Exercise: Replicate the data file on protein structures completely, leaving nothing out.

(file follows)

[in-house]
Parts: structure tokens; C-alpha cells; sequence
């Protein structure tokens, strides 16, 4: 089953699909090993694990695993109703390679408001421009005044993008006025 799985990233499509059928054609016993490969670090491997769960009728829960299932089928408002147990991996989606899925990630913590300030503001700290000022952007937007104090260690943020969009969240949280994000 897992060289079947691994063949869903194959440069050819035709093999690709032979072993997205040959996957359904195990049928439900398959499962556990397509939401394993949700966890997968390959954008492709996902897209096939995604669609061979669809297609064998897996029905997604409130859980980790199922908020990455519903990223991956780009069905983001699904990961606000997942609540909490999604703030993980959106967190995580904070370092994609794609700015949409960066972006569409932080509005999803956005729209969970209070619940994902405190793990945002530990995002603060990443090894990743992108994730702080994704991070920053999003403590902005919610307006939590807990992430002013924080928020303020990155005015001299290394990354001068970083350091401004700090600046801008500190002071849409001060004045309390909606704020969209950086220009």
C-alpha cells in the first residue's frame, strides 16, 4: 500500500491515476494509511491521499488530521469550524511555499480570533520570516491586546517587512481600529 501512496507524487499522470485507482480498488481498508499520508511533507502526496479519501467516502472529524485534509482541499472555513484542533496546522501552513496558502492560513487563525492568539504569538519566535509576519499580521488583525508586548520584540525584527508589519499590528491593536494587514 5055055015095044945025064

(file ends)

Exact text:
[in-house]
Parts: structure tokens; C-alpha cells; sequence
């Protein structure tokens, strides 16, 4: 089953699909090993694990695993109703390679408001421009005044993008006025 799985990233499509059928054609016993490969670090491997769960009728829960299932089928408002147990991996989606899925990630913590300030503001700290000022952007937007104090260690943020969009969240949280994000 897992060289079947691994063949869903194959440069050819035709093999690709032979072993997205040959996957359904195990049928439900398959499962556990397509939401394993949700966890997968390959954008492709996902897209096939995604669609061979669809297609064998897996029905997604409130859980980790199922908020990455519903990223991956780009069905983001699904990961606000997942609540909490999604703030993980959106967190995580904070370092994609794609700015949409960066972006569409932080509005999803956005729209969970209070619940994902405190793990945002530990995002603060990443090894990743992108994730702080994704991070920053999003403590902005919610307006939590807990992430002013924080928020303020990155005015001299290394990354001068970083350091401004700090600046801008500190002071849409001060004045309390909606704020969209950086220009």
C-alpha cells in the first residue's frame, strides 16, 4: 500500500491515476494509511491521499488530521469550524511555499480570533520570516491586546517587512481600529 501512496507524487499522470485507482480498488481498508499520508511533507502526496479519501467516502472529524485534509482541499472555513484542533496546522501552513496558502492560513487563525492568539504569538519566535509576519499580521488583525508586548520584540525584527508589519499590528491593536494587514 5055055015095044945025064